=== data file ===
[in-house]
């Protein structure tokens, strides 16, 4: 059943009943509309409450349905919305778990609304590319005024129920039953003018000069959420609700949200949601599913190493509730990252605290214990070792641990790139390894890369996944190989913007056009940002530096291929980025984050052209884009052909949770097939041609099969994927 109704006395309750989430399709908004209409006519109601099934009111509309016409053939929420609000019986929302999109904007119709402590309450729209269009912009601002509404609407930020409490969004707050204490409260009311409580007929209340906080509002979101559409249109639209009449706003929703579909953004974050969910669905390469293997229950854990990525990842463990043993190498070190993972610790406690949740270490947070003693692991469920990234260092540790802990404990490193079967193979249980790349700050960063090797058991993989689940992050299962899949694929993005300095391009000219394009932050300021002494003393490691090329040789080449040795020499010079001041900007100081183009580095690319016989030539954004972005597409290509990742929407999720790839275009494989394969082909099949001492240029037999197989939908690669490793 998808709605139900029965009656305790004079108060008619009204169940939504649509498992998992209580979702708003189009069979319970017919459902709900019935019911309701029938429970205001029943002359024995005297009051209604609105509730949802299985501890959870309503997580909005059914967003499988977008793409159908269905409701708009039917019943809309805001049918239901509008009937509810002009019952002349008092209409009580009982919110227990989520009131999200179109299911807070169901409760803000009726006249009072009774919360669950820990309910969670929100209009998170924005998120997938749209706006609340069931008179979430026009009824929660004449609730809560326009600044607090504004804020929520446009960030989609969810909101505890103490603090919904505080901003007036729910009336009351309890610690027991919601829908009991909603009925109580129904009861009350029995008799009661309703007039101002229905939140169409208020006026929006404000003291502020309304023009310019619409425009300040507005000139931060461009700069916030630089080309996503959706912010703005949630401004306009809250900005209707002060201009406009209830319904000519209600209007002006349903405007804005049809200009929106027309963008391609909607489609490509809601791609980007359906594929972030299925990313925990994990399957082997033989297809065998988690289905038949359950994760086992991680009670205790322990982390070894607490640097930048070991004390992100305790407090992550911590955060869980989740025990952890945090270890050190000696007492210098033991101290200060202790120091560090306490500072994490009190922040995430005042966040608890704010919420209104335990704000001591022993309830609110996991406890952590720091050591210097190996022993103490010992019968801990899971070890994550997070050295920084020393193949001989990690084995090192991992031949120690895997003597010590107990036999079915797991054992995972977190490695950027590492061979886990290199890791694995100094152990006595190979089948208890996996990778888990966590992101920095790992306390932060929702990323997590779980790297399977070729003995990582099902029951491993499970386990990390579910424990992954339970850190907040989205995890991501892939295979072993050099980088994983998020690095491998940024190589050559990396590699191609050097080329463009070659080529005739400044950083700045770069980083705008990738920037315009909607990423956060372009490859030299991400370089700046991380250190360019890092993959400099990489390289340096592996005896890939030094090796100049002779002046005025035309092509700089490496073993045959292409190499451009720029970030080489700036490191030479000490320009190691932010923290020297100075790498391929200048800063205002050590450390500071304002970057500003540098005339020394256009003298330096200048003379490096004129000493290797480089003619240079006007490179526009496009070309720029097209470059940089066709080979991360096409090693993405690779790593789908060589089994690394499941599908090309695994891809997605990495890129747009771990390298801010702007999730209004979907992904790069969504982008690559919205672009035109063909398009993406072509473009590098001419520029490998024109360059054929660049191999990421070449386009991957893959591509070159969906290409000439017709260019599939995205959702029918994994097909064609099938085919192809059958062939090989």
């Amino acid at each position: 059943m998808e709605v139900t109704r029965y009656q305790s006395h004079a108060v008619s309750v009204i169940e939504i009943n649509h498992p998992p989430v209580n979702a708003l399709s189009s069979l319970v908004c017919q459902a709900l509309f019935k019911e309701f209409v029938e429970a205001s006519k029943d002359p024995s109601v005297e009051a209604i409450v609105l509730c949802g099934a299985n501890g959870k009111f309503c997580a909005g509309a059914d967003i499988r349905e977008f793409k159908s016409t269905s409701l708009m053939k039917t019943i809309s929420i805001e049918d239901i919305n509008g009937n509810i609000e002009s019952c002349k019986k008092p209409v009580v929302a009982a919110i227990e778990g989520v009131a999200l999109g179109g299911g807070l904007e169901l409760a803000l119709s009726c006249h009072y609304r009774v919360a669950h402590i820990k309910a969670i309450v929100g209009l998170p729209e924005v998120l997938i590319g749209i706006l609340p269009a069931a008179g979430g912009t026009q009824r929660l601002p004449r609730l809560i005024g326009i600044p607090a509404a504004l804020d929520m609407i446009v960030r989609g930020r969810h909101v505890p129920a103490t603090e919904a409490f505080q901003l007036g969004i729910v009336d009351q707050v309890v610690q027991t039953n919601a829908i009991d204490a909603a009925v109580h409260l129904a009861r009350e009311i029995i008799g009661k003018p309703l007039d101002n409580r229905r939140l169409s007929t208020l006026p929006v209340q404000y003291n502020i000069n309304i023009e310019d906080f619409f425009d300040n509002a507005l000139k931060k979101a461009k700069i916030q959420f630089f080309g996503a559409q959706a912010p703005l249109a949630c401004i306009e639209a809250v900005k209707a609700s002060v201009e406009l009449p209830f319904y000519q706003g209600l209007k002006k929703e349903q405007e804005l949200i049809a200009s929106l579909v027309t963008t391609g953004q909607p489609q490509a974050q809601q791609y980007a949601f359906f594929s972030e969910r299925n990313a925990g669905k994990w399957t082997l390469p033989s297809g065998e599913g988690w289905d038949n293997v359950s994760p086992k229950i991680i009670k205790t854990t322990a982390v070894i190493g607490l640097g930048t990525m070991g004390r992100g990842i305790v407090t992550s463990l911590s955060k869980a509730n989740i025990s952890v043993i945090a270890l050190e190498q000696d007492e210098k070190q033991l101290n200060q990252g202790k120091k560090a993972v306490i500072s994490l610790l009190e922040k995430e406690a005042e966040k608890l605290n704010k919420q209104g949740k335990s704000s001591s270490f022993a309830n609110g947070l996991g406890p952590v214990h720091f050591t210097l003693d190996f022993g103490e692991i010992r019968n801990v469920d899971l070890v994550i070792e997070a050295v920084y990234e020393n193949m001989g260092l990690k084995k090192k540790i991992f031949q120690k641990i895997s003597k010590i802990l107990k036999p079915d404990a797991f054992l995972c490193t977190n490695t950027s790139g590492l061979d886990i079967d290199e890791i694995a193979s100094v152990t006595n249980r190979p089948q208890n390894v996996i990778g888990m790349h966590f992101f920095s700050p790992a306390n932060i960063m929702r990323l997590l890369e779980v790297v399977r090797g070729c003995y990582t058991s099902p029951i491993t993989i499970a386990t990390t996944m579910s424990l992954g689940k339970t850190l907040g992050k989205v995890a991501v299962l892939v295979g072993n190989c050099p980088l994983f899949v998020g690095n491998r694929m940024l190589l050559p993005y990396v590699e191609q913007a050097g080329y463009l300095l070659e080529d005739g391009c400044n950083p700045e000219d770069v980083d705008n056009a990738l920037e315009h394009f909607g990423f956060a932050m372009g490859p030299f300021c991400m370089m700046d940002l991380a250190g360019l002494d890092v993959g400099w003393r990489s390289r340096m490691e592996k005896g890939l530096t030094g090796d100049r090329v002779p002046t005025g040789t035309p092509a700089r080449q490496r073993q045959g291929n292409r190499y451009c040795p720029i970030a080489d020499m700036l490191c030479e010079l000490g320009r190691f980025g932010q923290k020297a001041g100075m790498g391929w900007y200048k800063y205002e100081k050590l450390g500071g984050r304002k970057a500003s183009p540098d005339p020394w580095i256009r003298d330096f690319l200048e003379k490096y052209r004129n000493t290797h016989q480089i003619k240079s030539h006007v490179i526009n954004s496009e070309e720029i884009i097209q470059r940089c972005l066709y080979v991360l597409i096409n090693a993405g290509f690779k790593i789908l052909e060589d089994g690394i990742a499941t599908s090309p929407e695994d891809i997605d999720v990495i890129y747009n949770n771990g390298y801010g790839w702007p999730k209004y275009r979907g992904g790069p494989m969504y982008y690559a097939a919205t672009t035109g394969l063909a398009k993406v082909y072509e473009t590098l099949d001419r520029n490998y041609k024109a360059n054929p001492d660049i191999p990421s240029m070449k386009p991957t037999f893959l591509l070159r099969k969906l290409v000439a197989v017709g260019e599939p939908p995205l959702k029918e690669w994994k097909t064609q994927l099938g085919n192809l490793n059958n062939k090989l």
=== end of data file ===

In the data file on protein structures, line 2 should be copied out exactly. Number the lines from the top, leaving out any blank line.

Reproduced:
């Protein structure tokens, strides 16, 4: 059943009943509309409450349905919305778990609304590319005024129920039953003018000069959420609700949200949601599913190493509730990252605290214990070792641990790139390894890369996944190989913007056009940002530096291929980025984050052209884009052909949770097939041609099969994927 109704006395309750989430399709908004209409006519109601099934009111509309016409053939929420609000019986929302999109904007119709402590309450729209269009912009601002509404609407930020409490969004707050204490409260009311409580007929209340906080509002979101559409249109639209009449706003929703579909953004974050969910669905390469293997229950854990990525990842463990043993190498070190993972610790406690949740270490947070003693692991469920990234260092540790802990404990490193079967193979249980790349700050960063090797058991993989689940992050299962899949694929993005300095391009000219394009932050300021002494003393490691090329040789080449040795020499010079001041900007100081183009580095690319016989030539954004972005597409290509990742929407999720790839275009494989394969082909099949001492240029037999197989939908690669490793 998808709605139900029965009656305790004079108060008619009204169940939504649509498992998992209580979702708003189009069979319970017919459902709900019935019911309701029938429970205001029943002359024995005297009051209604609105509730949802299985501890959870309503997580909005059914967003499988977008793409159908269905409701708009039917019943809309805001049918239901509008009937509810002009019952002349008092209409009580009982919110227990989520009131999200179109299911807070169901409760803000009726006249009072009774919360669950820990309910969670929100209009998170924005998120997938749209706006609340069931008179979430026009009824929660004449609730809560326009600044607090504004804020929520446009960030989609969810909101505890103490603090919904505080901003007036729910009336009351309890610690027991919601829908009991909603009925109580129904009861009350029995008799009661309703007039101002229905939140169409208020006026929006404000003291502020309304023009310019619409425009300040507005000139931060461009700069916030630089080309996503959706912010703005949630401004306009809250900005209707002060201009406009209830319904000519209600209007002006349903405007804005049809200009929106027309963008391609909607489609490509809601791609980007359906594929972030299925990313925990994990399957082997033989297809065998988690289905038949359950994760086992991680009670205790322990982390070894607490640097930048070991004390992100305790407090992550911590955060869980989740025990952890945090270890050190000696007492210098033991101290200060202790120091560090306490500072994490009190922040995430005042966040608890704010919420209104335990704000001591022993309830609110996991406890952590720091050591210097190996022993103490010992019968801990899971070890994550997070050295920084020393193949001989990690084995090192991992031949120690895997003597010590107990036999079915797991054992995972977190490695950027590492061979886990290199890791694995100094152990006595190979089948208890996996990778888990966590992101920095790992306390932060929702990323997590779980790297399977070729003995990582099902029951491993499970386990990390579910424990992954339970850190907040989205995890991501892939295979072993050099980088994983998020690095491998940024190589050559990396590699191609050097080329463009070659080529005739400044950083700045770069980083705008990738920037315009909607990423956060372009490859030299991400370089700046991380250190360019890092993959400099990489390289340096592996005896890939030094090796100049002779002046005025035309092509700089490496073993045959292409190499451009720029970030080489700036490191030479000490320009190691932010923290020297100075790498391929200048800063205002050590450390500071304002970057500003540098005339020394256009003298330096200048003379490096004129000493290797480089003619240079006007490179526009496009070309720029097209470059940089066709080979991360096409090693993405690779790593789908060589089994690394499941599908090309695994891809997605990495890129747009771990390298801010702007999730209004979907992904790069969504982008690559919205672009035109063909398009993406072509473009590098001419520029490998024109360059054929660049191999990421070449386009991957893959591509070159969906290409000439017709260019599939995205959702029918994994097909064609099938085919192809059958062939090989």